Fall 2022 - HSCI 100 D100
Human Biology (3)
Class Number: 2132
Delivery Method: In Person
An examination of the biological processes that underlie human health and well-being, with emphasis on the evolutionary and ecological influences affecting human populations. Students with credit for BISC 101 may not take HSCI 100 for further credit. Breadth-Science.
This course focuses on the major scientific and biological principles relevant to understanding human health and disease. It provides an introduction to human anatomy, physiology, and inheritance over human life history (i.e. human growth, development, reproduction, and senescence) and the context for humans (i.e. environmental, socioeconomic, historical, etc.).
Topics will include, but are not limited to:
· Knowledge production and dissemination through Indigenous and Western science.
· Organization and regulation of biological systems.
· Human cardiovascular system, digestive system, urinary system, respiratory system, nervous system, endocrine system, immunity, and reproduction.
· Origin of life, genetic inheritance, phenotypic plasticity.
· Evolution and ecological relationships.
· Environmental and social contexts or challenges and their impact on human life and health.
EXPECTATIONS / IMPORTANT NOTES: The professor may make changes to the syllabus if necessary, within Faculty / University regulations. **Students with credit for BISC 101 may not take HSCI 100 for further credit.**
- Midterm Quizzes (2 x 15%) 30%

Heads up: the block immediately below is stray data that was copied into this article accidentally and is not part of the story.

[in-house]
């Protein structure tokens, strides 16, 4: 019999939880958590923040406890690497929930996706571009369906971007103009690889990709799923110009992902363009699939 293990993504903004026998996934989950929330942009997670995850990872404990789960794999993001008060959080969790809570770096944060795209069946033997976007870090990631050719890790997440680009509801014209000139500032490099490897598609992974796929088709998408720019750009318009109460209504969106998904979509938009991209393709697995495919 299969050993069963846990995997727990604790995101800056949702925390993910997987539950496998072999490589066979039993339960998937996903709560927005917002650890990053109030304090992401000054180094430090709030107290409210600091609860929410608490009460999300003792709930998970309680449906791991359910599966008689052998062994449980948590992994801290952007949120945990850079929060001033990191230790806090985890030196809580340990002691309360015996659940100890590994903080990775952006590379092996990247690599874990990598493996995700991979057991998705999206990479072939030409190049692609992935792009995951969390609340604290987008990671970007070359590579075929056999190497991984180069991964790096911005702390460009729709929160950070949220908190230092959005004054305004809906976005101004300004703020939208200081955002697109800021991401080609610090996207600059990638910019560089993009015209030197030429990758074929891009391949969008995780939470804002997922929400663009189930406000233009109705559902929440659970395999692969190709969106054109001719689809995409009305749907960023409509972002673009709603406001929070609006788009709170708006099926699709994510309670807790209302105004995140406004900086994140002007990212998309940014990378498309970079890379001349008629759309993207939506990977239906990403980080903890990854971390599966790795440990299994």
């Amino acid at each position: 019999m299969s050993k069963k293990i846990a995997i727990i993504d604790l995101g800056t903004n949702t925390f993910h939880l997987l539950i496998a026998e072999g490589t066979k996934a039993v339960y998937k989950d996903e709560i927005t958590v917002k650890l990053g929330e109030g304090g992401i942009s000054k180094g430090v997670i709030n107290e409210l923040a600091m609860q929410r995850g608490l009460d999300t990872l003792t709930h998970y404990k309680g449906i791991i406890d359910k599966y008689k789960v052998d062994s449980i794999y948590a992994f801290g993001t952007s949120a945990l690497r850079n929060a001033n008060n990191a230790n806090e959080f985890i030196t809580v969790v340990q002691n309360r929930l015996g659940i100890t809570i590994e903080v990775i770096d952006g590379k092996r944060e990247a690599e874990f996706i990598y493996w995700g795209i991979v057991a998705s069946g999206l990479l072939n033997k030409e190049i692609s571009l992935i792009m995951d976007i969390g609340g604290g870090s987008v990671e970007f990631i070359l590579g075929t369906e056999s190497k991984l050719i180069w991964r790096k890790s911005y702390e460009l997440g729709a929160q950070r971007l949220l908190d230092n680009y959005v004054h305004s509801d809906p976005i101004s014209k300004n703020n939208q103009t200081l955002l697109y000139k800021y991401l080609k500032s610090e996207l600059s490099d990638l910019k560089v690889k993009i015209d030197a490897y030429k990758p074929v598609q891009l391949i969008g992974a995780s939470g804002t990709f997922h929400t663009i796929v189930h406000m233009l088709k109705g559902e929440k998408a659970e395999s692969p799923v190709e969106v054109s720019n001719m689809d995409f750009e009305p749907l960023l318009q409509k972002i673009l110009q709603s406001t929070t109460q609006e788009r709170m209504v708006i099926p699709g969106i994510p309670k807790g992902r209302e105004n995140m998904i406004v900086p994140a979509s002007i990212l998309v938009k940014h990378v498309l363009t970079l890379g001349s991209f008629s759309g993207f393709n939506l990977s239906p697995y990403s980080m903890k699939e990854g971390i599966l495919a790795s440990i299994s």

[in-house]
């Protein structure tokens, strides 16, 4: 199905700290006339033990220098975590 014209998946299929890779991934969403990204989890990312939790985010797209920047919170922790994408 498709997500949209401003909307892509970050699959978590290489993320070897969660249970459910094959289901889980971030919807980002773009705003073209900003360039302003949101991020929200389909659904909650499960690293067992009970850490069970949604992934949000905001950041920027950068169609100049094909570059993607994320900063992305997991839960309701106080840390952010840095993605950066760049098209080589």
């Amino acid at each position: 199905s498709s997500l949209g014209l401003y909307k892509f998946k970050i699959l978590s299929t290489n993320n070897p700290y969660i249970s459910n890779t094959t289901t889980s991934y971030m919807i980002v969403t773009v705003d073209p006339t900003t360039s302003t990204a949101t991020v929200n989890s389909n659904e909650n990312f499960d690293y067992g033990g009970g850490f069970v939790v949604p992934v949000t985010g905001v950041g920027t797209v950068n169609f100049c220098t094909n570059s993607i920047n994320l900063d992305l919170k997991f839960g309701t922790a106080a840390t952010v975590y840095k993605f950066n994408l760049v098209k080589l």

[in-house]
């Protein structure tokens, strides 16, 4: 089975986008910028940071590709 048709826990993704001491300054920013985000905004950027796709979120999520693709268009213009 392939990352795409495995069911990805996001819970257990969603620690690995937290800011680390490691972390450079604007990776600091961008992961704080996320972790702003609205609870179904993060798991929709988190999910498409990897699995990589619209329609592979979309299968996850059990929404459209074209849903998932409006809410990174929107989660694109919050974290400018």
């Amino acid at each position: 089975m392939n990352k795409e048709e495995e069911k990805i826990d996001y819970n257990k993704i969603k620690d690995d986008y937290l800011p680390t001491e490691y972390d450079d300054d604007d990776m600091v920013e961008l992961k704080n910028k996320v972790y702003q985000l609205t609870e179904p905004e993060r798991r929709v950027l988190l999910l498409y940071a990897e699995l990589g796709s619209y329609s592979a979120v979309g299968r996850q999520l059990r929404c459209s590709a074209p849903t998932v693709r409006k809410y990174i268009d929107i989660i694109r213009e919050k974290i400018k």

- Final Exam - in person 20%
- Knowledge Mobilization Paper 20%
- Miskasowin Journal (2x online) 10%
- Tutorial Attendance and participation 5%
- Weekly packback participation 15%
MATERIALS + SUPPLIES:
- Most required course materials will made available in Canvas in PDF or other accessible electronic format.
- Subscription to Packback discussion and coaching app. Details are supplied at start of course and in syllabus.
Goodenough and McGuire. Biology of Humans: concepts, applications and issues. 4th, 5th, or 6th edition. Benjamin Cummings. Toronto.
Chapter numbers in syllabus correspond to 6th edition of Goodenough and McGuire.
There is a low-cost eText available online at:
The Pearson eText gives learners 12-months access to the title for $49.99. It’s reflowable on any device and accessible offline from the Pearson eText app.
REQUIRED READING NOTES:
Your personalized Course Material list, including digital and physical textbooks, are available through the SFU Bookstore website by simply entering your Computing ID at: shop.sfu.ca/course-materials/my-personalized-course-materials.
ACADEMIC INTEGRITY: YOUR WORK, YOUR SUCCESS
SFU’s Academic Integrity website http://www.sfu.ca/students/academicintegrity.html is filled with information on what is meant by academic dishonesty, where you can find resources to help with your studies and the consequences of cheating. Check out the site for more information and videos that help explain the issues in plain English.
Each student is responsible for his or her conduct as it affects the university community. Academic dishonesty, in whatever form, is ultimately destructive of the values of the university. Furthermore, it is unfair and discouraging to the majority of students who pursue their studies honestly. Scholarly integrity is required of all members of the university. http://www.sfu.ca/policies/gazette/student/s10-01.html